Otherwise, for graphic performance, you may wish to look at folks with the same or similar laptop/cpu to see what kernel flags are in use for the gpu? Or try the proprietary AMD graphic drivers. I have to use them on a desktop for DaVinci Resolve and they have been improving.

This thread regarding gpu firmware may also be worth looking into based on the dropped frames you’re (not) seeing.

Here’s to further efficiency gains!

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@Mario_Limonciello Thanks for putting up that MR, I tested it and reported in the MR (hopefully the bump/results help!) Hopefully this gets merged, it makes a huge difference in power draw and will allow for great power saving without needing to configure/manage something like TLP.


Great work on this!

For those not interested in reviewing the code, the updates (and available pkgs) tie power-profiles and amdpstate back together.

For instance, calling:
powerprofilesctl set power-saver
also sets the amdpstate performance preference to: power

Likewise with setting performance or balanced.

I wrote a bash script to do this for me but am grateful it’s fixed.

Thanks @Mario_Limonciello!


I have upgraded to Ubuntu 22.04d OEM 6.5 kernel. Also installed @Mario_Limonciello PPD PPA.

The upgrade broke the OEM c kernel notification & grub edit script which insisted on sticking with OEM 6.1 rather than 6.5 kernels, but I got through that.

With just these two changes, plus powertop --autotune my power consumption has dropped quite a bit, now baseline in the 4-5 W range. Web surfing has not exceeded 7W so far.

After several hours of use, powertop reports 94% in C3 overall.

Nice work.


I also tried this approach, and it works fine. I had to stop Dropbox and Mattermost to get down to 5W, but 5W with gnome-power-statistics as only running app with WiFi ON and Bluetooth off on brightness level 2 (if 1 is the lowest) works.

Governor “Balanced” works best, full performance if needed and low power consumption otherwise. No need to switch the governor that you use when on power or on battery. :grinning:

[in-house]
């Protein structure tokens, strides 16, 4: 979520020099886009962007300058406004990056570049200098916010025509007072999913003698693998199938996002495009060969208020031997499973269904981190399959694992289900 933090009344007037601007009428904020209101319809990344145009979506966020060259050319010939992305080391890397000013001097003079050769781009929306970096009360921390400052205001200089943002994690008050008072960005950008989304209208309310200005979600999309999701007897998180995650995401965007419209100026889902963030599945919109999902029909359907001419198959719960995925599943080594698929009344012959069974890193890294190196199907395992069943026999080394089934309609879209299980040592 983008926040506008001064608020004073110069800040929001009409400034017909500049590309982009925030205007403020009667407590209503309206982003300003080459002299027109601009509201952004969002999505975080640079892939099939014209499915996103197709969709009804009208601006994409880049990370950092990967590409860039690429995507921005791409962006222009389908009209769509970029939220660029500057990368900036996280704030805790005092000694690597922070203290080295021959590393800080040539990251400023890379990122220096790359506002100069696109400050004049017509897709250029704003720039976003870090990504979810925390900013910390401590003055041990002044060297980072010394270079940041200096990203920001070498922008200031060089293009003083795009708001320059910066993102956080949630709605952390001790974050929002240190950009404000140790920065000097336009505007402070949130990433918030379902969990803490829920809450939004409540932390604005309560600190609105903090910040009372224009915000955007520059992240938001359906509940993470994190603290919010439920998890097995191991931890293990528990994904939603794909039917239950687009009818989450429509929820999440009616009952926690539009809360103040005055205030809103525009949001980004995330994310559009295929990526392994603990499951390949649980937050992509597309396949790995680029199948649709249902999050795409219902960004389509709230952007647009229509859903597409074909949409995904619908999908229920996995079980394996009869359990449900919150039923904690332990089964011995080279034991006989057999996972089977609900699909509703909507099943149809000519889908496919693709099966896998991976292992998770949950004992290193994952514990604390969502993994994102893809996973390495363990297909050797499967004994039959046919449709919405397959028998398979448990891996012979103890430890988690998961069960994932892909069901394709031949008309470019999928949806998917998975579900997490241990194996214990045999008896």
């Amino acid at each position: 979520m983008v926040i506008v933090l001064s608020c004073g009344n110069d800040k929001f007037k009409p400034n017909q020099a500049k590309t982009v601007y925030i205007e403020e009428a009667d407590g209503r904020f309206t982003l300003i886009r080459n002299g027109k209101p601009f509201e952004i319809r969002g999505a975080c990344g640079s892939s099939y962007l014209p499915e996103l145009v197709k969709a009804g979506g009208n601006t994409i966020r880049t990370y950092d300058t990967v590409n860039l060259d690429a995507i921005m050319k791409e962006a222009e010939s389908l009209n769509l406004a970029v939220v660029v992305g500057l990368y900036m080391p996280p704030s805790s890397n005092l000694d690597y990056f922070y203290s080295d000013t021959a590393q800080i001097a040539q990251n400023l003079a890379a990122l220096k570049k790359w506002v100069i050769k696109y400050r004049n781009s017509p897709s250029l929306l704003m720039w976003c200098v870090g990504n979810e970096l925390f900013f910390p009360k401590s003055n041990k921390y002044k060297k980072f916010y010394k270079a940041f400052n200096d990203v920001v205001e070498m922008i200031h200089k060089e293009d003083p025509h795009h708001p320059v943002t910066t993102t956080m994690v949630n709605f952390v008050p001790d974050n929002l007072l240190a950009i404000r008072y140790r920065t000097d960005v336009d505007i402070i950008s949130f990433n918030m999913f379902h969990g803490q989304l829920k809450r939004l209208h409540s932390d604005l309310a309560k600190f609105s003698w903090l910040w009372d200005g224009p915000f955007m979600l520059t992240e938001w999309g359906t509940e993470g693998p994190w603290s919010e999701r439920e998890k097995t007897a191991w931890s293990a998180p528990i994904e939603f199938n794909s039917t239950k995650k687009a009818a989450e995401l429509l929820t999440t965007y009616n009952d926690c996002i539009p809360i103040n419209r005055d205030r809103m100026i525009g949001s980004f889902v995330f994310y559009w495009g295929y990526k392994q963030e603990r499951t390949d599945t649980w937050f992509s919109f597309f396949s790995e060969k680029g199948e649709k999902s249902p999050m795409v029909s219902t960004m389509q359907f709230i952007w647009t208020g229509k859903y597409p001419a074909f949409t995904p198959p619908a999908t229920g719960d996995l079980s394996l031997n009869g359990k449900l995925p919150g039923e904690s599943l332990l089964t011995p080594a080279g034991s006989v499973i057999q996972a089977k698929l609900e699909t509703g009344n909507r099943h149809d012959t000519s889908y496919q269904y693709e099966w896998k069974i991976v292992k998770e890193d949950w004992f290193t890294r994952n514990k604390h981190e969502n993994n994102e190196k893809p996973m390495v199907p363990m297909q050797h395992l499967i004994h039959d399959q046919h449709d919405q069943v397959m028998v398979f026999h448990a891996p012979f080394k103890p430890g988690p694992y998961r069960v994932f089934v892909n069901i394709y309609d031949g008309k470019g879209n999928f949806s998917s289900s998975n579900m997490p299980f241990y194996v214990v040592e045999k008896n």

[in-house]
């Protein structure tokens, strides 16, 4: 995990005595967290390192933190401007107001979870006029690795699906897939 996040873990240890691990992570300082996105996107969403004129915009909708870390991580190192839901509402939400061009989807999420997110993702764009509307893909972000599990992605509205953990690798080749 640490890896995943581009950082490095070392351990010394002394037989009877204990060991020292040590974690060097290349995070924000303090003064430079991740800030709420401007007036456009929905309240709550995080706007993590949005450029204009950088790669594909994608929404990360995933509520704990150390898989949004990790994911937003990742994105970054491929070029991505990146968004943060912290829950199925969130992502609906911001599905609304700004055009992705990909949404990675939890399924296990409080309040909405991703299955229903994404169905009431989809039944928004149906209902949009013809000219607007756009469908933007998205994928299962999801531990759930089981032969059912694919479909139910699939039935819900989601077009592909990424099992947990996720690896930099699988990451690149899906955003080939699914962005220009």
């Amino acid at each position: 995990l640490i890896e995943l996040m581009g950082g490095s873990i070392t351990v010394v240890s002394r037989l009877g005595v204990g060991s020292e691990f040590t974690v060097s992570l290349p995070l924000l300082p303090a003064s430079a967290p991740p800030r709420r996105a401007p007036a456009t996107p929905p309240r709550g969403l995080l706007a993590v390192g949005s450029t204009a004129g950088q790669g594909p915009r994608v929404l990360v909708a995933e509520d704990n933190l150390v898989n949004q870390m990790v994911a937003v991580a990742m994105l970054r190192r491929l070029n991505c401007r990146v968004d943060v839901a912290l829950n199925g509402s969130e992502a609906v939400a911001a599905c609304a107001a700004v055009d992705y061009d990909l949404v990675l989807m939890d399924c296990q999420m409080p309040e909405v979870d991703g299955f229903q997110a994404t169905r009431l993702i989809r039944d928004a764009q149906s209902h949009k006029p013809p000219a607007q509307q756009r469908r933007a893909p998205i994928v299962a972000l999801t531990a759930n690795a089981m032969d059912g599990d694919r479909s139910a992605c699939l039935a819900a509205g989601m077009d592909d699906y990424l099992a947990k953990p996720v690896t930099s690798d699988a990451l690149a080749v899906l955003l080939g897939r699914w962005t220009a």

I was running sudo powertop --calibrate once (takes a few minutes, don’t touch your laptop while it is running). And I added this service:

sudo nano /etc/systemd/system/powertop.service

with the content:

Description=Powertop tunings

ExecStart=/usr/sbin/powertop --auto-tune


and then enabled and started the service with

sudo systemctl enable powertop.service
sudo systemctl start powertop.service

as explained here: Powertop - ArchWiki

Watch out, the path to the powertop executable on Ubuntu Linux is different from ArchLinux.


Also positive feedback from here, @Mario_Limonciello. Installing your linked ppd package on Fedora 39 brings down my power consumption from ~9W on idle (medium screen brightness, wifi on, nothing running) to consistently ~4.3W on power-save and around 5.3W on balanced or performance modes.

Let’s hope this gets merged upstream soon! :slight_smile:


Very much hoping this gets merged soon. On Solus and not yet knowledgeable enough to package this up myself.

I stand corrected, even below that - I was just a little impatient :smiley:


Could you share how to install Mario’s version of PDD please ? I’m still not used to Fedora yet…

Sure @Aurelien_D it’s quite easy:

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To make it a bit easier for Fedora I’ve published it to a COPR as well:

To install from here:

sudo dnf copr enable mariolimonciello/power-profiles-daemon
sudo dnf update

What branch or commit did you build from specifically? I want to make a PKGBUILD for this for arch (haven’t ever submitted anything to the AUR before, but I imagine there are enough arch/amd framework 13 users to make this worth it)


It’s 0.13 with merge request 127, 128, and 129 added as patches.

Here’s the git for it.

I hope that someone will review them upstream so you can just do regular git snapshots from upstream.


@herodot @Mario_Limonciello Thank you Guys !